Well, Denise still wanted to plan another trip. I thought of the customary destinations: France, Germany, Scandinavia et al. — even Canada But, we weren’t on the same page. “Guess where I really REALLY want to go” and before I could guess she blurts out “ AFRICA!” Not in a million years of dreaming would I have seen the possibility of going to Africa. And, Africa is a continent, NOT A COUNTRY!
But, I am a good sport and I have a fabulous travel agent, CAROL FLAX OF MCCABE TRAVEL IN McClean, Virginia (see chapter on WAYS TO PLAN). One can never say no to one of Carol’s adventures And before you knew it, we’d paid the deposit and were getting into more trouble by adding on exciting things to explore. So, as first time travelers on an African safari we chose Kenya with an add-on to Uganda to go gorilla trekking. I’ll let Denise tell you about how we arranged to see the Gorillas. Suffice it to say it will be the trip of a lifetime, which is why we want to share a blog about it.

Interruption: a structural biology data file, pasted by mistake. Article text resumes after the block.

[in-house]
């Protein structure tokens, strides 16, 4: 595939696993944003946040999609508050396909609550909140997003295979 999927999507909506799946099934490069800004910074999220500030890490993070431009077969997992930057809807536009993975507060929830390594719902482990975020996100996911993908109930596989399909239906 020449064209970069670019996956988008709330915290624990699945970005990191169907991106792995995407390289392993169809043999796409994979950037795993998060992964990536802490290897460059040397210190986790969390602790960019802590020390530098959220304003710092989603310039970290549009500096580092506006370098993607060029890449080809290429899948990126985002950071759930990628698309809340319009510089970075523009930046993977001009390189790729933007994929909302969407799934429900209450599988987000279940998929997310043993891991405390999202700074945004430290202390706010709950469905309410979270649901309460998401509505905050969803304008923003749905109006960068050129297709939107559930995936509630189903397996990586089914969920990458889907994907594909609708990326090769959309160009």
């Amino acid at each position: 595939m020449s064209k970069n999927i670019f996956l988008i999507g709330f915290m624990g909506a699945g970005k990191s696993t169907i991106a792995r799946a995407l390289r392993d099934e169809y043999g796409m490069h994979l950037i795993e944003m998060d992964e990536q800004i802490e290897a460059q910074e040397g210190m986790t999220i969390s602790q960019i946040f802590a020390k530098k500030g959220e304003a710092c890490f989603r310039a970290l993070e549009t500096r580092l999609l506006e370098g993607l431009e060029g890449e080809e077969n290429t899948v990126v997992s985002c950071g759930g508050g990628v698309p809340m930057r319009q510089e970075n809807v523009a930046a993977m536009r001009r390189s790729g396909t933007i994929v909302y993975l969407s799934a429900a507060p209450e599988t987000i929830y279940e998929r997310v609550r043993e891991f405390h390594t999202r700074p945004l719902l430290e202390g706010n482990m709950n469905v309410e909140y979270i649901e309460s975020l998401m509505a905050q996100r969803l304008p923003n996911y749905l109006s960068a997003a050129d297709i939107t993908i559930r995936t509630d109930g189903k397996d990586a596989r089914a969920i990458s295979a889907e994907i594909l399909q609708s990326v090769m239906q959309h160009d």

WHY BLOG? • To let friends and family take a virtual trip along with us • To share thoughts on who, how, why, where and when to plan travel adventures • To showcase our exploration of the new, ancient, unusual and rare • To inspire our BLOG BUDDIES to share their travel dreams
The Pied Kingfisher, with its black and white plumage, hovers over clear lakes and rivers before diving down sharply to spear a fish with its beak. The video below shows this amazing skill in slow motion. Males have a double band across the breast while females have a single patch of color on the throat that is often broken in the middle. They’re usually found in pairs or small family parties. When perched, Pied Kingfishers often bob their heads and flick up their tails.
The Pied Kingfisher is the largest bird in the world that can hover in still air.